What's the significance of a dimensionless coupling constant?

In the preface to Mark Srednicki's QFT book (an online draft version can be found here http://web.physics.ucsb.edu/~mark/qft.html), Mark mentions that the $\phi^3$ theory in 6 dimensions would be a great model for pedagogical purposes because the coupling constant is dimensionless.

So why does a dimensionless coupling constant make a difference? Notably $\phi^4$ is also dimensionless in 4 dimensions, but I've barely heard any mention of this.

It all has to do with renormalization.

Quantum Field Theories are typically plagued by ultraviolet divergences. These nasty artifacts of our idealizations arise from our desire to include arbitrary short-scale fluctuations in the picture. In other words, if we trust our QFT at arbitrary short scales (which we probably shouldn't), infinities appear as results of the calculations of correlation amplitudes and the theory loses its meaning.

During the first half of 20th century a certain technique was developed in order to overcome these ultraviolet divergences. It comes in two steps:

1. Regularization: one hopes to modify the original theory in such a way that it would be finite and resemble the original theory in some limit. For example, one could use the momentum cutoff by artificially excluding the Fourier modes with large momentum: $\omega^2 + p^2 > \Lambda^2$, where $\Lambda$ is called the momentum cut-off and has dimension of energy or inverse length. The original theory is restored in the limit $\Lambda \rightarrow \infty$.

2. Renormalization: now that we have a theory which makes sense, a clever idea is deployed. We typically allow several parameters in the Lagrangian, like the coupling constants, to depend on $\Lambda$. This allows to compensate the change in $\Lambda$ by a change in these parameters in such a way that the limit $\Lambda \rightarrow \infty$ becomes nonsingular. The physical theory is then defined as a limit of such theories. If this step can be carried out consistently, the theory is called renormalizable. Otherwise it is called perturbatively nonrenormalizable.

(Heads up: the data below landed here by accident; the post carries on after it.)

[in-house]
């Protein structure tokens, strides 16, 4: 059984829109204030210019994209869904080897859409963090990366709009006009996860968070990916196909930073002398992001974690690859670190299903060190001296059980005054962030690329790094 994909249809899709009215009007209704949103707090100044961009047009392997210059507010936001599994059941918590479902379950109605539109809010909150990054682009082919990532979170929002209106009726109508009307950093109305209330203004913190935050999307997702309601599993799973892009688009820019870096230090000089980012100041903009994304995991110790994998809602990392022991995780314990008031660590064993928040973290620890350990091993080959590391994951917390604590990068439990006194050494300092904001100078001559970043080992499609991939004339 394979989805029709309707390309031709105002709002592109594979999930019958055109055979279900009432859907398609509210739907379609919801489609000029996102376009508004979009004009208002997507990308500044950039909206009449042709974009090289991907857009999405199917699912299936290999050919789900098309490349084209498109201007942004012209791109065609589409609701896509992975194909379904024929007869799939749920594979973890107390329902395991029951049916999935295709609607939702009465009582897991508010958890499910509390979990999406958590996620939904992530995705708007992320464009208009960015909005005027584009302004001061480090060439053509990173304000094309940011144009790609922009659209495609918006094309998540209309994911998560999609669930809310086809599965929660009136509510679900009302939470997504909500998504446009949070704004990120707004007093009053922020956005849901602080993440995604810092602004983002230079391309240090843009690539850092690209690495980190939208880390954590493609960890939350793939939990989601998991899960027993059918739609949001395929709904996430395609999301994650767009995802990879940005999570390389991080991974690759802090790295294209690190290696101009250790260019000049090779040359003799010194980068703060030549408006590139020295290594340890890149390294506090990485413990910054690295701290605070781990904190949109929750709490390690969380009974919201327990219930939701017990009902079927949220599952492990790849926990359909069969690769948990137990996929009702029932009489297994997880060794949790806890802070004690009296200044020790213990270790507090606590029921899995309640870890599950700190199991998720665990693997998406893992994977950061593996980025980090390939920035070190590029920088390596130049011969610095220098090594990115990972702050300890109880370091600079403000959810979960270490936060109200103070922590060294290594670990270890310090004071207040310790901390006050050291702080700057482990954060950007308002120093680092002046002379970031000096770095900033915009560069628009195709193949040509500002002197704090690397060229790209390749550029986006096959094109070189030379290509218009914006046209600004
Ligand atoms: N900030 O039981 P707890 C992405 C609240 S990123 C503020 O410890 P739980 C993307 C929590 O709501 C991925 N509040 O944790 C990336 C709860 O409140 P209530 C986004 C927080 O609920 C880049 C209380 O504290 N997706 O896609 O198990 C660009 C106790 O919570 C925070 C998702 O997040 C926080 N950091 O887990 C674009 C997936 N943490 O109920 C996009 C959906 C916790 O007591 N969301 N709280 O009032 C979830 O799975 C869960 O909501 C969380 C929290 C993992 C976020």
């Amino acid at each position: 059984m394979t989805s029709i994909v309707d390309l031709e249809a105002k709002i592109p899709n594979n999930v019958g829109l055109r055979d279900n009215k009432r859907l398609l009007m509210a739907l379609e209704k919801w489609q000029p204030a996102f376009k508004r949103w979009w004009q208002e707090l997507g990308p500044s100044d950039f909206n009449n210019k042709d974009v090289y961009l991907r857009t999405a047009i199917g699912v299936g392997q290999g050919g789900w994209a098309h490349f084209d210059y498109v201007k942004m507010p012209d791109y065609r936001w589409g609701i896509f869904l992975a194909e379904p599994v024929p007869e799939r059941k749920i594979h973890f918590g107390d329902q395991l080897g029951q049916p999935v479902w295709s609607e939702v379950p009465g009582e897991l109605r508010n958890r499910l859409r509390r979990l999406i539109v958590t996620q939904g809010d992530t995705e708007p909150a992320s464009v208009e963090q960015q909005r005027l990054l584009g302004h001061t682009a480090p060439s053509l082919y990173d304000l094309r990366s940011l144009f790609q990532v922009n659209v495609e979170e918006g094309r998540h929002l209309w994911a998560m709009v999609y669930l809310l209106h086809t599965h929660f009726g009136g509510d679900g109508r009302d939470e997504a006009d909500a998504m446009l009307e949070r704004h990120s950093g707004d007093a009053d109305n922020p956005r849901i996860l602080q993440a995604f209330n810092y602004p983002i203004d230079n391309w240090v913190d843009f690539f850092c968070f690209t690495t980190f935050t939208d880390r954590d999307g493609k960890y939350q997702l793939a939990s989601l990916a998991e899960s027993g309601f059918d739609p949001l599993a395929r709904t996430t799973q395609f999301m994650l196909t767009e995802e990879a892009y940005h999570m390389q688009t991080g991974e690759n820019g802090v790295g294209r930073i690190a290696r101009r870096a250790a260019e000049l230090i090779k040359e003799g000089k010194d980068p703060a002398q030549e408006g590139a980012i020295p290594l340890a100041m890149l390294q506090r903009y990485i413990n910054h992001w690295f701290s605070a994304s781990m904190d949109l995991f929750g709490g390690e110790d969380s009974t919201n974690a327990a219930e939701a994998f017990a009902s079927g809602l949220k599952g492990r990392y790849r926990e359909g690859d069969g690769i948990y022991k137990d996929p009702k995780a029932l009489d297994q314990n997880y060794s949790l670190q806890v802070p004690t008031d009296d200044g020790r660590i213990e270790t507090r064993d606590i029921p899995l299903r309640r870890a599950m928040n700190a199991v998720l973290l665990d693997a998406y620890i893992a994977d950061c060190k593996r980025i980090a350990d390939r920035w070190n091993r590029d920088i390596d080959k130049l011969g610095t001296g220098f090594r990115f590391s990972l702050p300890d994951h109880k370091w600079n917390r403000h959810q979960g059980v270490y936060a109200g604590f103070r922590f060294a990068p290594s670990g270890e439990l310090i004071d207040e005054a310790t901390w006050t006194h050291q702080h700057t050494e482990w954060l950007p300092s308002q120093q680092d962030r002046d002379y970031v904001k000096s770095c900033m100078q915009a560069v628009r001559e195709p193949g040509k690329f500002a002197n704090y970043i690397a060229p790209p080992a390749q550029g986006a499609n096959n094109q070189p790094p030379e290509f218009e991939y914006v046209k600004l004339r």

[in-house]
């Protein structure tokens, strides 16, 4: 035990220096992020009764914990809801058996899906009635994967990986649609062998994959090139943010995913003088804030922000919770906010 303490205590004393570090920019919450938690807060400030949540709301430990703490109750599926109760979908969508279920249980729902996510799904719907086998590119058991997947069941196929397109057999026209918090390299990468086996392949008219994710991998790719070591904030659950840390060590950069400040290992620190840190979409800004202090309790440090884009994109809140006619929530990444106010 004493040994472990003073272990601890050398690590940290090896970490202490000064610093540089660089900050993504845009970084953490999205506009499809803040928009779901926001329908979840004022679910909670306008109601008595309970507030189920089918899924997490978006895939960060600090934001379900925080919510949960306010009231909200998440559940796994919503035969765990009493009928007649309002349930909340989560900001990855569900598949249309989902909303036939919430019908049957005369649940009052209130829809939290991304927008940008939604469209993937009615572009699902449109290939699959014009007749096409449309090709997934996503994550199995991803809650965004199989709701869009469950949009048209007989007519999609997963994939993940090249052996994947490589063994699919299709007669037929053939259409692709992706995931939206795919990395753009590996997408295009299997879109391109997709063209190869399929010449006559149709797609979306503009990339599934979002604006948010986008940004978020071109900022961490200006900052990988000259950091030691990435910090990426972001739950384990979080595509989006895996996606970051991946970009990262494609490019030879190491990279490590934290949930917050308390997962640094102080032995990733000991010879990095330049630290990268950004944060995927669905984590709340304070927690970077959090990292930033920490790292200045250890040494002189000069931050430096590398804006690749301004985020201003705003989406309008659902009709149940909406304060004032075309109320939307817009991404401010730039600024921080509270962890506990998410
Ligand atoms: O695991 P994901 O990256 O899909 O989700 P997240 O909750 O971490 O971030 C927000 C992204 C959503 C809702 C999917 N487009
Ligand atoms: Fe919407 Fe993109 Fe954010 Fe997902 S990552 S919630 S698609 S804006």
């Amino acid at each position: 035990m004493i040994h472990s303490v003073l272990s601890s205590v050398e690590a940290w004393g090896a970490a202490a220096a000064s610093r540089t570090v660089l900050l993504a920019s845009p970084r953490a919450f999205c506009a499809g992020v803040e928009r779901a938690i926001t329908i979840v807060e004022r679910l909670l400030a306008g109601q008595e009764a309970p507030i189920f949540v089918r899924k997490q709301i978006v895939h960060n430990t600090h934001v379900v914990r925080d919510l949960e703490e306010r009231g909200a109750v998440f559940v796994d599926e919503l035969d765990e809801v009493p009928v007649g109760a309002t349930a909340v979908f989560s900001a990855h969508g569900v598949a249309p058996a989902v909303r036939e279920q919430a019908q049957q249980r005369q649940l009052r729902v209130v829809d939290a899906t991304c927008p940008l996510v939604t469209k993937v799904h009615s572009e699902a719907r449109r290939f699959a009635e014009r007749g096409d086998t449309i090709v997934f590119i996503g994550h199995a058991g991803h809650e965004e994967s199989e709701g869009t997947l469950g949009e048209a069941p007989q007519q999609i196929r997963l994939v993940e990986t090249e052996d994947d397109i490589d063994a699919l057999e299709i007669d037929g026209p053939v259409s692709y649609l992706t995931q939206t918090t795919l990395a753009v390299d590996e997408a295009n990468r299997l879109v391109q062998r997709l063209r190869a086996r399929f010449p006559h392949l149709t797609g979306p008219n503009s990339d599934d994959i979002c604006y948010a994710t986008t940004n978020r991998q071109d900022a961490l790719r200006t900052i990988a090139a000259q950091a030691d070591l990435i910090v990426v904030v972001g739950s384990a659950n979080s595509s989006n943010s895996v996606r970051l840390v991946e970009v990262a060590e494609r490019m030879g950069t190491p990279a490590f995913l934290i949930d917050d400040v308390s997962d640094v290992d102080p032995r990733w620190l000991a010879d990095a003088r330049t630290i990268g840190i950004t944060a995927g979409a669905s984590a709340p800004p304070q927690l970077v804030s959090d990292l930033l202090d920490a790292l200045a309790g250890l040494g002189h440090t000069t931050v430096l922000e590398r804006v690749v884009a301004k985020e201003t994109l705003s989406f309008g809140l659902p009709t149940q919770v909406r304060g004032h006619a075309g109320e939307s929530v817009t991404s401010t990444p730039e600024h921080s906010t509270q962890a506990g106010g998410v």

Now comes the important part, which is often misunderstood. We haven't just gotten rid of infinities, we have redefined the theory. A theory defined this way is not equivalent to the (infinite, non existing) theory with original Lagrangian. In particular, it does not possess certain symmetries of the original Lagrangian, in particular, the scale symmetry.

Consider rescalings of the spacetime coordinates. The defined above theory behaves nontrivially under such rescalings, which is called the renormalization group action. In fact, we could classify all QFTs in three categories:

• Relevant couplings have positive mass dimensions, like $\phi^4$ in 3d. These decrease as we approach the ultraviolet regime, since the cutoff $\Lambda$ becomes effectively smaller relative to our increasing energy scale, so the interaction becomes unimportant. Alternatively, the coupling increases when we approach the infrared region (large scale fluctuations). Thus such interactions would manifest themselves on large scales.